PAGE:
Category Archives: Australian Aboriginal

Aboriginal affirmation at Coolum Beach

I was a guest at the inaugural Sunshine Coast International Readers and Writers Festival to talk about The Memory Code. I had no idea it would prove to be such an emotional time. The affirmation of my work by the … Continue reading

Posted in Australian Aboriginal, Gubbi Gubbi, indigenous memory systems, Kubi Kubi, memory, memory devices, primary orality, songlines, The Memory Code, Uncategorized | Tagged , , , , , | 5 Comments

Singing the land, signing the land

Singing the land, signing the land is written by Helen Watson with The Yolngu community at Yirrkala, and David Wade Chambers. Because the Yolngu community were so heavily involved, the content is an accurate reflection of the way they want their knowledge … Continue reading

Posted in Australian Aboriginal, orality, primary orality, The Memory Code, Yolngu | Tagged , , , , , | 5 Comments

The Memory Code has a cover

  I simply love it! Thank you to Philip Campbell for the design. Thank you to Elizabeth Weiss and Angela Handley at Allen & Unwin for their extraordinary work on this book, including the cover. The Memory Code will be … Continue reading

Posted in Allen & Unwin, archaeology, Australian Aboriginal, Memory Spaces, Stonehenge, The Memory Code | Tagged | Leave a comment

Stonehenge – they moved their memory palace from Wales!

Thank you to the many people who sent me links to the various reports of this discovery and commented on how wonderfully it suited my theory on the purpose of Stonehenge. “Stonehenge was a Welsh monument from its very beginning. … Continue reading

Posted in archaeologists, archaeology, art of memory, Australian Aboriginal, British Neolithic, Cambridge University Press, indigenous memory systems, Knowledge and Power in Prehistoric Societies, memory devices, Memory Spaces, method of loci, mnemonics, songlines, Stonehenge | Tagged , , , , , , , , , , , , , | Leave a comment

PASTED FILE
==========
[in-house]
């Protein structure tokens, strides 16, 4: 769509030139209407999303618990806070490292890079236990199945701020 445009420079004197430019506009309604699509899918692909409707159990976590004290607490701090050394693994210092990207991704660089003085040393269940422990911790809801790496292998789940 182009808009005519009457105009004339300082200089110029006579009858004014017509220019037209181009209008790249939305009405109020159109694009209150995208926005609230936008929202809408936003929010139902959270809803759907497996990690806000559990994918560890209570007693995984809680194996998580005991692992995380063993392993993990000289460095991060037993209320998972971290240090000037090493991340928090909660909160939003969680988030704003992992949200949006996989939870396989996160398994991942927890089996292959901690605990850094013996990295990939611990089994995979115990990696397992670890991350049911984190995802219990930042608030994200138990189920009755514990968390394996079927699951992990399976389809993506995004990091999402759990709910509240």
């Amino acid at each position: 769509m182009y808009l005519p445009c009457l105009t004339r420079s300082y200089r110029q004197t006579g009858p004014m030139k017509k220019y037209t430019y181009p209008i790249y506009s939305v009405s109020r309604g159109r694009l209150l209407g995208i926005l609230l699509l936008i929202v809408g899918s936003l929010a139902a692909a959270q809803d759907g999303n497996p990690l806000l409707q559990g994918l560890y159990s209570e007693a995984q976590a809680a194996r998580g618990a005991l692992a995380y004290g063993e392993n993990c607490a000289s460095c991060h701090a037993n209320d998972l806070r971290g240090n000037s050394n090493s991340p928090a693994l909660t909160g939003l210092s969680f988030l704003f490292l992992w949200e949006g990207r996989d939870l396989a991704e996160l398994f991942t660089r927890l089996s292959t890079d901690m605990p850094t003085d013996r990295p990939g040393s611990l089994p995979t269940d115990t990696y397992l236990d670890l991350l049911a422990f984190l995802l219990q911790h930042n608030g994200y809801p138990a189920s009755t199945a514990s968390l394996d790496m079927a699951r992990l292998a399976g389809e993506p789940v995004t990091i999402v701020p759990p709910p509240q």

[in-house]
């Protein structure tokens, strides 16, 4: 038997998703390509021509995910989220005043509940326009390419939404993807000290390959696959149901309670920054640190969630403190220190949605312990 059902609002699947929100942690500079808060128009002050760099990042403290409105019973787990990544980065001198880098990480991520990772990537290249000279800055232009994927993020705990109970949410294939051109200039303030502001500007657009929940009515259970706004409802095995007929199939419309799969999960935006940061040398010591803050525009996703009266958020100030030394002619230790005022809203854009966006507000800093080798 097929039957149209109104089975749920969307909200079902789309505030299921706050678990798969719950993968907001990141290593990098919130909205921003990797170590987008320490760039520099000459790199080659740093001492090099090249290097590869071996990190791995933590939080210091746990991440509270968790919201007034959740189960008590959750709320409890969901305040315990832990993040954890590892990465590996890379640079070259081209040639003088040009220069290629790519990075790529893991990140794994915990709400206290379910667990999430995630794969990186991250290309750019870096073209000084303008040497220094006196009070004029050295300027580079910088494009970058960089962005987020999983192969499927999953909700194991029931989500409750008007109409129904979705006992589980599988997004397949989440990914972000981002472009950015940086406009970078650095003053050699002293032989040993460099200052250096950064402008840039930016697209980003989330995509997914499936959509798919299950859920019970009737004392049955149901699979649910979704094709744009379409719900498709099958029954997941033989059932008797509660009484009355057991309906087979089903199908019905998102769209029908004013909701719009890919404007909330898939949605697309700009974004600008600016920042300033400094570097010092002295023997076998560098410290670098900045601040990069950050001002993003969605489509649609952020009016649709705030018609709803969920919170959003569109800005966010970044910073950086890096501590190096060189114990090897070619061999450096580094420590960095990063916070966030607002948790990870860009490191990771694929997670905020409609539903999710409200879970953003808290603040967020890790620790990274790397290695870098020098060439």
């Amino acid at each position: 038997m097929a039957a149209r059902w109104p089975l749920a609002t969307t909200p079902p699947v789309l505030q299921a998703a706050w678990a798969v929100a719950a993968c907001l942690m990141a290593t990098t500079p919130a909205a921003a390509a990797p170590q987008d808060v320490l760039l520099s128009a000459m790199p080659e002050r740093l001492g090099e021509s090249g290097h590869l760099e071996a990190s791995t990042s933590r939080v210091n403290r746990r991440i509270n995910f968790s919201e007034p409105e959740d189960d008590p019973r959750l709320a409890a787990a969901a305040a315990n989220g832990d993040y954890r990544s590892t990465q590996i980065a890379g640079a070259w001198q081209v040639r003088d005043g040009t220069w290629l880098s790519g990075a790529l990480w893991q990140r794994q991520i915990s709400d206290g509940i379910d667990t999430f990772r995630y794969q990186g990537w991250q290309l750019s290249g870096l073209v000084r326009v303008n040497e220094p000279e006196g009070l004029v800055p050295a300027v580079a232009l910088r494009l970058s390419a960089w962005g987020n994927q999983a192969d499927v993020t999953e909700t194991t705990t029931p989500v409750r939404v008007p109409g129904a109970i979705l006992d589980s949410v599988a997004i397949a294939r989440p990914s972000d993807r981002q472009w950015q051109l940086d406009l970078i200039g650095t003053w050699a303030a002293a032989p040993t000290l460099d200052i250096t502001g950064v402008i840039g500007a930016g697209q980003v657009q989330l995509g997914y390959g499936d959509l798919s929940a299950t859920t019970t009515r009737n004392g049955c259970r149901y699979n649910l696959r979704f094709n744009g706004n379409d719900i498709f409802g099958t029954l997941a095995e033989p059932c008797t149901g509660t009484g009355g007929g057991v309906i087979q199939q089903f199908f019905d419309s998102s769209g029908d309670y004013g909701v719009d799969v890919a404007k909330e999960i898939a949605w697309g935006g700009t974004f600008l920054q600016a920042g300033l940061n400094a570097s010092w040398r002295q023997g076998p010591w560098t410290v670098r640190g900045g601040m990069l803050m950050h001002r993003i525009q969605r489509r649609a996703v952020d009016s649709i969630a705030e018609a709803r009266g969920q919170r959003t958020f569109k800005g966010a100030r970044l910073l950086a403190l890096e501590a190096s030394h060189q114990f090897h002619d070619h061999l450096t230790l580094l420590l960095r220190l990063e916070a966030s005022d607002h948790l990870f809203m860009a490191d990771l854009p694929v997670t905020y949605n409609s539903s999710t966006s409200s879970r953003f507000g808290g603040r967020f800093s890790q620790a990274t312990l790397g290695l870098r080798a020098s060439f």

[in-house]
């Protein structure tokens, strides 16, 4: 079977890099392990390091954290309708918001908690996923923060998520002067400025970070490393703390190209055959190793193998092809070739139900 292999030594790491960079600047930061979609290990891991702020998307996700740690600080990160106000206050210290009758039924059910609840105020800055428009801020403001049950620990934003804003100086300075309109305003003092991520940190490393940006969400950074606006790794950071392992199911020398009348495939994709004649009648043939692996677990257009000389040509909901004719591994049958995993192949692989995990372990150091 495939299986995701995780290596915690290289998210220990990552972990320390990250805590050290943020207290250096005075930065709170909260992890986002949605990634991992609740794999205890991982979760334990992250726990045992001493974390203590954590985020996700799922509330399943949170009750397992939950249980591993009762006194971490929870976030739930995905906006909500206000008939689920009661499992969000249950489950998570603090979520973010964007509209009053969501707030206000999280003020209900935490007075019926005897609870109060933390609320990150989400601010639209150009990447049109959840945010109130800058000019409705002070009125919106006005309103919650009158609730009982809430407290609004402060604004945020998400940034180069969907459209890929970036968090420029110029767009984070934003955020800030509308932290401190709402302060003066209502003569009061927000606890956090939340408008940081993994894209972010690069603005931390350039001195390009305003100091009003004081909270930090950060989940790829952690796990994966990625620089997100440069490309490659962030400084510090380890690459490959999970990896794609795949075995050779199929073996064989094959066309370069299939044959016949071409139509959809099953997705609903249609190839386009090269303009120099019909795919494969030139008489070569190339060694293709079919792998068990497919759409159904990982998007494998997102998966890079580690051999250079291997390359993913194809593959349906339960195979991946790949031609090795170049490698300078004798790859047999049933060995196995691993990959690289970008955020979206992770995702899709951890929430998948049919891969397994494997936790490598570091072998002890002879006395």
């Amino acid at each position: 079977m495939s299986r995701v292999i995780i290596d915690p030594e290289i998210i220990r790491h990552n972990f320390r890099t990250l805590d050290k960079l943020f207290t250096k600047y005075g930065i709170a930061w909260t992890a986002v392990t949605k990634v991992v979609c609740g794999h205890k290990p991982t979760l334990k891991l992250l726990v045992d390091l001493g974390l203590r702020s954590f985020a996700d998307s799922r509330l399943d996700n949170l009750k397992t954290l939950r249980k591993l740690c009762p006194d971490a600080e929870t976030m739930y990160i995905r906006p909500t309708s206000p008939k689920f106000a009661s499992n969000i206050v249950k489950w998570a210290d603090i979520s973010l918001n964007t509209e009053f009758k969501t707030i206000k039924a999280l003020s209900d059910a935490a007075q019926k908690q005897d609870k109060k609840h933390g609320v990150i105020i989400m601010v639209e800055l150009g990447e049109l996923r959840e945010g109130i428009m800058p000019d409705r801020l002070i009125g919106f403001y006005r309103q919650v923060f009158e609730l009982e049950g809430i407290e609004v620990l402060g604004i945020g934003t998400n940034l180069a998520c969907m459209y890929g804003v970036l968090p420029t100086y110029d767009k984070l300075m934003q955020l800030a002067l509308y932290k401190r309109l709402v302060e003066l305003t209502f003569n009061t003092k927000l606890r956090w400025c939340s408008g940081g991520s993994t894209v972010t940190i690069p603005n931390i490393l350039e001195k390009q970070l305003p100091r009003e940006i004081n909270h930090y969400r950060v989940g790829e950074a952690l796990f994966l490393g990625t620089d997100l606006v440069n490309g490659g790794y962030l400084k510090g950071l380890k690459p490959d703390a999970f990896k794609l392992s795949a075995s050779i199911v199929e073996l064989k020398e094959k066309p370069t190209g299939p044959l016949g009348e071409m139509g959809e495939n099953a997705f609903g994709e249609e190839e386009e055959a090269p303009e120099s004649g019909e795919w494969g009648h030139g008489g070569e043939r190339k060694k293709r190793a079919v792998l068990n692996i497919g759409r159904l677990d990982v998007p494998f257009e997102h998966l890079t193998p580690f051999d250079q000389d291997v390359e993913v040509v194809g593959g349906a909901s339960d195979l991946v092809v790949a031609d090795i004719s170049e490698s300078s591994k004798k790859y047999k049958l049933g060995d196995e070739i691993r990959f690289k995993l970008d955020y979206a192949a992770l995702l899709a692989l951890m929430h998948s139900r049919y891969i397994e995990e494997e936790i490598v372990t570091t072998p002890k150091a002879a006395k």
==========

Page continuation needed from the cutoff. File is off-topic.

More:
Primary orality and portable objects

I am presenting a paper, Primary orality and portable objects, at the Archaeology of Portable Art conference at the Australian National University in Canberra, 23rd – 24th May 2015. The program looks fantastic – Click on the above image or here. I’ll … Continue reading

Posted in archaeology, Australian Aboriginal, carved stone balls, indigenous memory systems, Knowledge and Power in Prehistoric Societies, Memory Spaces, mnemonics, orality, primary orality, Stonehenge | Tagged | 2 Comments

Orality – why it is so important for prehistoric archaeologists

Primary orality is what you have when you don’t have literacy. It is often commented that prehistoric cultures didn’t leave a written record. What is almost never mentioned is that cultures which had no contact with writing did have an alternative. They had … Continue reading

Posted in archaeologists, archaeology, Australian Aboriginal, indigenous memory systems, lukasa, memory, Memory Spaces, mnemonics, mythology, orality, prehistory, primary orality, Yolngu | Tagged , , , , , , , , , , , | 2 Comments

Singing the knowledge – Yanyuwa kujika

A wonderful collaboration between the Yanyuwa people and Monash University is online and enables us to glimpse the singing tracks of their culture. The Yanyuwa live 0n the Gulf Carpentaria in Northern Australia. Animations of the songs can be seen at the … Continue reading

Posted in art of memory, Australian Aboriginal, kajika, Memory Spaces, method of loci, mnemonics, orality, primary orality, Yanuwa | Tagged , , , , , , , , , , | Leave a comment

Uluru as a set of memory locations

I’ve talked about the method of loci – a set of locations in the landscape used as memory aids – the most effective memory aid known. I believe that the singing tracks of the Australian cultures, the sacred trails of the … Continue reading

Posted in art of memory, Australian Aboriginal, indigenous memory systems, memory, Memory Spaces, method of loci, mnemonics, orality, primary orality | Tagged , , , , , , , , , , | Leave a comment